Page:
• Helpful regulatory situation: inboth countries regulation does not hinder m-money developments; in Japan there were some government support: the Japanese Government, via its shareholding in NTT, owns 63.12% of NTT DoCoMo and only sold its shares in Japan Railways East in 2006. It was supportive of the move towards NFC as a standard technology for payments.

  • Single killer application: Initially P2P in Kenya and public transport in Japan, which then allowed the addition of other services.

  • Large acceptance network for m-money: M-PESA in Kenya has more than 18,000 agents, which it was able to establish fairly quickly; and with East Japan Railways a sizeable acceptance network used by a large proportion of inhabitants of Tokyo and surrounds. Tokyo is the largest city in the world with over 35 million inhabitants.

Usa m money vs e payment
USA – M-money vs e-payment

  • In comparison to both Japan and Kenya, the penetration of m-money is insignificant.

  • However, in terms of electronic payment instruments and including debit and credit cards, the USA is one of the most advanced economies in the world.

  • The mobile market in the USA was historically a fragmented and diverse market, spread across a large geographic area

  • Replicability

    • "The current U.S. model cobbles together the existing infrastructures of mobile operators, the bank network, and payment service providers. The challenge is that there are many alternative payment methods and no differentiating factors or obvious substantial benefits that consumers can see yet from mobile payments" .

Best partnerships strategies
Best partnerships & strategies

  • Hypothesis of progressive development of the MNO-centric model:

  • Business models evolve – an analysis of the competitive environment must be dynamic, not static;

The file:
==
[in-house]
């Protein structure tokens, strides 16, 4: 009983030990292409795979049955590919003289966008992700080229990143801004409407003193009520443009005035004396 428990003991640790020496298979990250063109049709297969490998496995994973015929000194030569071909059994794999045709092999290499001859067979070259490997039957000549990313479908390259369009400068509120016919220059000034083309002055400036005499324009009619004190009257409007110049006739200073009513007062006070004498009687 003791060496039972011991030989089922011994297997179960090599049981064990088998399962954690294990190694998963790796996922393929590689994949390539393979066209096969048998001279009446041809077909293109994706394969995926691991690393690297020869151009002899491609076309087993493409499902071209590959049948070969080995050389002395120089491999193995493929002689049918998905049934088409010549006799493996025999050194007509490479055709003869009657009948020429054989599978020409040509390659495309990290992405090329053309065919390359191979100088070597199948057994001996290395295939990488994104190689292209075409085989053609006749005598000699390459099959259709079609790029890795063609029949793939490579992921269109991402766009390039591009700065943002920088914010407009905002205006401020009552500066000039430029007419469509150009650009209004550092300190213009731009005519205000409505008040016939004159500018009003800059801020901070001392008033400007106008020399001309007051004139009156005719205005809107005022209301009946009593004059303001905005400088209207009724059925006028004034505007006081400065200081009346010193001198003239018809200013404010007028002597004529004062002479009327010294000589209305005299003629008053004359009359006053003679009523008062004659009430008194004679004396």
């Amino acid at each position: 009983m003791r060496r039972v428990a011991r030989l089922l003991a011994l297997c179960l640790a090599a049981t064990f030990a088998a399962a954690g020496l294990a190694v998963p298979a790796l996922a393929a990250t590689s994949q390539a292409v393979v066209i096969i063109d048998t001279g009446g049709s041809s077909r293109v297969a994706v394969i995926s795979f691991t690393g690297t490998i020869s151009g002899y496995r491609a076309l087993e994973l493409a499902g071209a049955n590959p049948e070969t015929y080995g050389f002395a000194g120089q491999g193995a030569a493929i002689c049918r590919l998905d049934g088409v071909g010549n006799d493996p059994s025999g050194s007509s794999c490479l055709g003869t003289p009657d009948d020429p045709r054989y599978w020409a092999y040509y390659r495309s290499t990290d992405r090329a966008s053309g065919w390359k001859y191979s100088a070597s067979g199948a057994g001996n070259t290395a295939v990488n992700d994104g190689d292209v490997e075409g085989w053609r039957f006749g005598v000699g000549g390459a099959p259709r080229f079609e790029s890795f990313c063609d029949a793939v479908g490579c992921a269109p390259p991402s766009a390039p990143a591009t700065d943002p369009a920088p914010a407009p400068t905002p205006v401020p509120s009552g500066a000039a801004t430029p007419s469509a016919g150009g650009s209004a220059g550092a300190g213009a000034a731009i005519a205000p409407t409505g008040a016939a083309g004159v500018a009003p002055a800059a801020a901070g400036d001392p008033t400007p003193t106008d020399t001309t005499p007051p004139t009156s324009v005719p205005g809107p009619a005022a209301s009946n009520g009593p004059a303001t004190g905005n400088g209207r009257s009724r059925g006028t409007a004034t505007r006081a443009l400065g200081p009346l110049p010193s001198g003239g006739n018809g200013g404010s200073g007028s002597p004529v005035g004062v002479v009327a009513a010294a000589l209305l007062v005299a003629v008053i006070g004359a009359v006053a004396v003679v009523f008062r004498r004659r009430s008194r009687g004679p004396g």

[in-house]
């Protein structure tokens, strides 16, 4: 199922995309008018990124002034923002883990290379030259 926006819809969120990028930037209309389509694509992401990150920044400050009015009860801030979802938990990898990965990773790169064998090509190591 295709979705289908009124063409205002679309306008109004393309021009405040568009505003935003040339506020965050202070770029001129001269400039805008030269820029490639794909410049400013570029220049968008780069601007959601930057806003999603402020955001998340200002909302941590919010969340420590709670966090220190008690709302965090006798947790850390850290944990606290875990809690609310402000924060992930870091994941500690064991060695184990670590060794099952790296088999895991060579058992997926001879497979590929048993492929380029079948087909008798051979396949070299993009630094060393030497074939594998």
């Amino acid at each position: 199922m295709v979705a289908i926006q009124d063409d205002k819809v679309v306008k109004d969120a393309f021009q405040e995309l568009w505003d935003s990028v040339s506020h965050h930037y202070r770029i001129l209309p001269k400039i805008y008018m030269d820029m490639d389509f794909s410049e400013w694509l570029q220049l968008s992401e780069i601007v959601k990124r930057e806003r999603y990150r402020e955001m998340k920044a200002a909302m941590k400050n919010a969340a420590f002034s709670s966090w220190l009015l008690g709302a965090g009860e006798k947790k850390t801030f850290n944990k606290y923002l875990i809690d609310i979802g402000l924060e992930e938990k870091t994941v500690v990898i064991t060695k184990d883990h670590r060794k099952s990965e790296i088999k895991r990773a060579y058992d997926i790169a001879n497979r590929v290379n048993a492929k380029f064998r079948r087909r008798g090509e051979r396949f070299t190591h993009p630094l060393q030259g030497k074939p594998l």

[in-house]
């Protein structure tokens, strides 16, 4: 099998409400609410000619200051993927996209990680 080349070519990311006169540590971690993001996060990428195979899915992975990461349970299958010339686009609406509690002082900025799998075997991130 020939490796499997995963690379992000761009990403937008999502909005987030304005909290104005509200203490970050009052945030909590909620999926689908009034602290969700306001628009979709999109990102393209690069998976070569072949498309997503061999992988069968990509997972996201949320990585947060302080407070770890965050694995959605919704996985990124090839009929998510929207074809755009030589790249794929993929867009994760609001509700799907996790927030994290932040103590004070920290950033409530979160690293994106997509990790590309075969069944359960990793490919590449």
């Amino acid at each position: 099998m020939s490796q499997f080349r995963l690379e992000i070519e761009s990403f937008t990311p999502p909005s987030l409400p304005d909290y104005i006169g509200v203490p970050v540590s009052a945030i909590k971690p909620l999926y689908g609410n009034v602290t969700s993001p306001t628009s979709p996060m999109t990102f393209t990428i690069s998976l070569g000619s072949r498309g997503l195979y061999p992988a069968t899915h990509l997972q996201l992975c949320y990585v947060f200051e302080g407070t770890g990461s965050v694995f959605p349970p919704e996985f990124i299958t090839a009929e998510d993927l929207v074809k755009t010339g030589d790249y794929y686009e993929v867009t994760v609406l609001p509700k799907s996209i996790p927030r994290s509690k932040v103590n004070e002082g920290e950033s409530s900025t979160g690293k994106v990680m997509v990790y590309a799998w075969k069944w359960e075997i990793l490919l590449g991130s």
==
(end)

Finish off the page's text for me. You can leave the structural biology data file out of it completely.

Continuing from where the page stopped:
• M-money ventures are linked to certain stages of financial development:

    • MNO-centric: Kenya & Nigeria;

    • Collaboration between MNO & Bank: Sri Lanka & Thailand;

    • Single Platform: Brazil, USA and Japan


Single platform (collaboration between multiple players – seamless interoperability

Increasing financial sector development


Collaboration between MNO & Bank



Innovation & differentiation

Cost leadership


M money demand curves
M-money demand curves

  • Orange curve is m-money demand in developing economies - for low-cost, low-speed, infrequent transactions, such as P2P transfers.

  • The orange curve becomes dotted because demand changes from low-cost, low-speed, and infrequent to high-speed and high-volume as represented by the blue curve.

  • The Bluecurve starts off dotted because developed countries already have substantial financial infrastructure, thus demand for low- cost, low-speed, infrequent transactions is low.

Mobile Money Demand Curves





Relative demand high speed, high volume transactions

Relative demand for low cost, low speed, infrequent transactions



Sri Lanka


Developed economies

Developing economies




Level of Infrastructure Development







Multiple partners

Thank you q a

Thank youQ&A

Sonja Oestmann